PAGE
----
grotesque domestic: the romances of ralph eugene meatyard
Updated: Feb 28
the zen-smitten photographer deserves your full attention
Even his name feels made-up, something you’d hear a child babble to herself – leaf, road; oak, man; meat, yard. His photographs slide from the disturbing to the documentary. Maybe disturbing isn’t the right word. They’re just plain strange. Each photo is a coy double-take on something seen sideways. People become carnival masks, abandoned houses become aquariums for ghosts. Even the tiniest twigs embody Zen philosophy. Meatyard’s pleasurably disorienting photographs moonwalk between dreams with the ease of a shutterclick.
Only now is his work coming to the foreground. Born in 1925, he enlisted in the Navy during World War II. The next scattering of years saw him bounce from Indiana to Kentucky, from Williams College to an optometry apprenticeship, where he landed with his wife at a Lexington optical firm. He devoured every book he touched. According to his friends, Meatyard drove with one hand on the wheel and the other hand clutching a paperback. At his job he spent all day handling and polishing lenses, where he became obsessed with perspective and focus. In 1950, he bought his first camera to photograph his firstborn son.
The next two decades connected Meatyard to a thriving network of sideways thinkers. 60’s Kentucky happened to be stuffed with critics and creatives. A given weekend might’ve seen Meatyard roadtrip with the essayist Guy Davenport to the backwoods Abbey of Gethsemani, where they would find the Catholic hermit Thomas Merton deep in conversation with the poet Denise Levertov. Meatyard joined the Lexington Camera Club where he met the photographer Van Deren Coke. Impressed with Meatyard’s avant-garde playfulness, Coke introduced him to Modernist painting and the Zen of DT Suzuki.
They became lifelong influences on his photography. Meatyard played with long exposures, placing a moving subject against a static background, which allowed him to populate abandoned homes and winter forests with the quicksilver wraiths of his children. Zen Twigs filled rolls of film with photographs of tree branches. The twigs hazily dream about in the background before they jag into one paper-thin focal slice.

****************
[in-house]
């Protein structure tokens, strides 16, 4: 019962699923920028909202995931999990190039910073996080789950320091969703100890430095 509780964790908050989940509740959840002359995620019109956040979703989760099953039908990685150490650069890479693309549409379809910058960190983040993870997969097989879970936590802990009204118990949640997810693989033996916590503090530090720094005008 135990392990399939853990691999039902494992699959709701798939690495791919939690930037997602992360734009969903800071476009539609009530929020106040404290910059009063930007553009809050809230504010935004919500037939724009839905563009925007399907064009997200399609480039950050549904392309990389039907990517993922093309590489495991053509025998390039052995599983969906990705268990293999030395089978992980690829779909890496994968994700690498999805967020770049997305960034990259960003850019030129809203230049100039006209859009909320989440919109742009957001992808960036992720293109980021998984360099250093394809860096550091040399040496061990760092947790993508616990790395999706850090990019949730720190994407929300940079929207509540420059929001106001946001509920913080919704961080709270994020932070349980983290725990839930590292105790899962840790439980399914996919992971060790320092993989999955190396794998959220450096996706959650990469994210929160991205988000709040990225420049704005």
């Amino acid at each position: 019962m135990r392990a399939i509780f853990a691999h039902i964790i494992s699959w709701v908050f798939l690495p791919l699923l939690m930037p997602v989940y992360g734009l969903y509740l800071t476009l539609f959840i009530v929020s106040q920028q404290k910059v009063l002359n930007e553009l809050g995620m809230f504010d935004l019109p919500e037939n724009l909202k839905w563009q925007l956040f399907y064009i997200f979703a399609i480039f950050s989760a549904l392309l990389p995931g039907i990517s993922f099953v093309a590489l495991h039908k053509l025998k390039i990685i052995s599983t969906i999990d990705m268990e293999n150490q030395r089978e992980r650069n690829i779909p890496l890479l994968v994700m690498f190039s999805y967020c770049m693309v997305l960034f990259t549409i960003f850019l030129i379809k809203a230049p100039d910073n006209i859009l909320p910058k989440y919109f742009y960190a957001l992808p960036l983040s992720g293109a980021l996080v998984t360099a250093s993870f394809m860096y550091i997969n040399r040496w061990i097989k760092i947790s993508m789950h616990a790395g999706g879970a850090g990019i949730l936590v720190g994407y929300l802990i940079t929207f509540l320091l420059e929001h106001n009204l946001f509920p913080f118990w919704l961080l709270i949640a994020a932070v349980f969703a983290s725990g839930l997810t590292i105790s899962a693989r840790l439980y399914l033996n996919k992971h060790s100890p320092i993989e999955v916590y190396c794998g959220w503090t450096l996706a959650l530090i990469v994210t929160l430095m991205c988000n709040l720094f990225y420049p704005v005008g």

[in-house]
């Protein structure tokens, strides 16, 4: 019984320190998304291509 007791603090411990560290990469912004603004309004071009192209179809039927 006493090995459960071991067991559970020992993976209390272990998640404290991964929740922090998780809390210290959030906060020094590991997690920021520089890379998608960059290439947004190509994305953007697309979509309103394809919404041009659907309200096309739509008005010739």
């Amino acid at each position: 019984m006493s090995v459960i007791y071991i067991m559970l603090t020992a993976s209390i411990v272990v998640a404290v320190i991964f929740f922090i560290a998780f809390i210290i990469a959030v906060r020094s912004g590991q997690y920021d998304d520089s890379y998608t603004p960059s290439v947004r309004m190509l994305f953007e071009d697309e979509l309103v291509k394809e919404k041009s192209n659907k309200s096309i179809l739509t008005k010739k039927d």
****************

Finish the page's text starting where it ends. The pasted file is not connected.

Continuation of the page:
The series No-Focus and Motion-Sound layered multiple exposures into one photograph, the first producing hypnagogic swells of pure light, the second making buildings and people jitter like they’d had three too many espressos. The idiomatic of Zen Twigs transforms into the aesthetic reduction of No-Focus. Motion-Sound compresses three senses into one square of film. At his most rigorous, Meatyard’s subject is perception itself – but even here there’s a looseness, a half-smile behind the photos. One of his portraits of Thomas Merton portrays the smirking monk drumming on a set of bongos, his hands a silver blur.
His last and most famous collection, The Family Album of Lucybelle Crater, portrays Meatyard’s friends and family in dollar-store Halloween masks. The name “Lucybelle Crater” comes from a Flannery O’Connor story. The photos feature Crater and a revolving cast of brothers, neighbors, and friends. Crater wears a mask with bulging eyebrows and a potato-sized nose. Her friends sport rubber masks that look like they’re melting off their faces. They recline in the grass in front of old cars, lean on fence posts, and peek out from tall bushes. Like O’Connor’s domestic grotesques, The Family Album is only unsettling on first glance. It becomes delightfully odd after three or four photos. Meatyard’s captions undercut Crater’s bewildering world. One photo introduces a masked friend named Jargon. In another photo, Crater introduces the viewer to her “bearded, short in-law’s youngest daughter.” Meatyard’s friends and family dissolve into Crater’s world. Even his children take on new identities. They become everyone at once, melting into the silver-tinted ground below their feet. It’s easy to forget that they took the masks off and piled back into the photographer’s car.
Meatyard’s work takes place in a world where everything is just off-kilter. If they were the pictures in an atlas, they’d be the pictures of places with negative zipcodes. Somewhere you’d take a child if you were comfortable with them playing hopscotch on the neighbor’s ceiling.
Samuel Gee is a student at UNC Chapel Hill.